"If you have lungs, you can get lung cancer. It's not just a smoker's disease," said cancer survivor Don Stranathan.
While that's the truth, about 85% of lung cancer patients are smokers or had been in the past.
"Half of lung cancer patients are former smokers. They've already quit. So, they've done the right thing," said Dr. Joan Schiller, Professor and Chief of Hematology and Oncology, University of Texas Southwestern.
A new study shows there's still a negative connotation that floats around these type of cancer patients.
"About 2/3 of all participants felt lung cancer patients should be ashamed of their disease," said Dr. Schiller.
She said that's the exact opposite of how patients should act.
"If somebody's ashamed of their disease and embarrassed to talk about it or guilty about it, they are not going to go out there and advocate well for themselves like they should," she explained.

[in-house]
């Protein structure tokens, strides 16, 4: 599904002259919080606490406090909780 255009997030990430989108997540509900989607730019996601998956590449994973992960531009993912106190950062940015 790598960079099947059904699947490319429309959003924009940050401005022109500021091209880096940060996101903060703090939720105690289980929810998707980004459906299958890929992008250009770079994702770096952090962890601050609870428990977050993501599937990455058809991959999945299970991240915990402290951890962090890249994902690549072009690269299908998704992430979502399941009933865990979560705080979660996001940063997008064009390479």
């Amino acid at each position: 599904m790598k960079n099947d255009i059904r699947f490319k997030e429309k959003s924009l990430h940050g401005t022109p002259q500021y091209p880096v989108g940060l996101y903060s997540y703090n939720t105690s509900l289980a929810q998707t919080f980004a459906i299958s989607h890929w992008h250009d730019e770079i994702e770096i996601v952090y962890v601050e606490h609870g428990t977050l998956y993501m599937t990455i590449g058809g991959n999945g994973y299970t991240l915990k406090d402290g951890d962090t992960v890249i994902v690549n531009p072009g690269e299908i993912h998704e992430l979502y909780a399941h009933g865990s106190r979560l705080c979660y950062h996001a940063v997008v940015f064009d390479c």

One cancer survivor learned that lesson soon after he was diagnosed in 2009.
"I Googled, you know, Stage 4 Lung Cancer, it said eight months to a year survival rate. I'm 40 months into Stage 4 Lung Cancer, I'm still stable. I mountain bike, I hike and I think the key is just to not get the best treatment out there, believe you're getting the best treatment," said Stranathan.
"We're improving the treatments for lung cancer. A good percentage are treatable and curable. So try to focus on the positive aspects of getting through the treatments," said Dr. Paul Brager, Director of the Cecil B. Highland, Jr. & Barbara B. Highland Cancer Center at United Hospital Center.
Stranathan said along with going through your treatments, the key to recovery is keeping a positive attitude, eating well and exercising.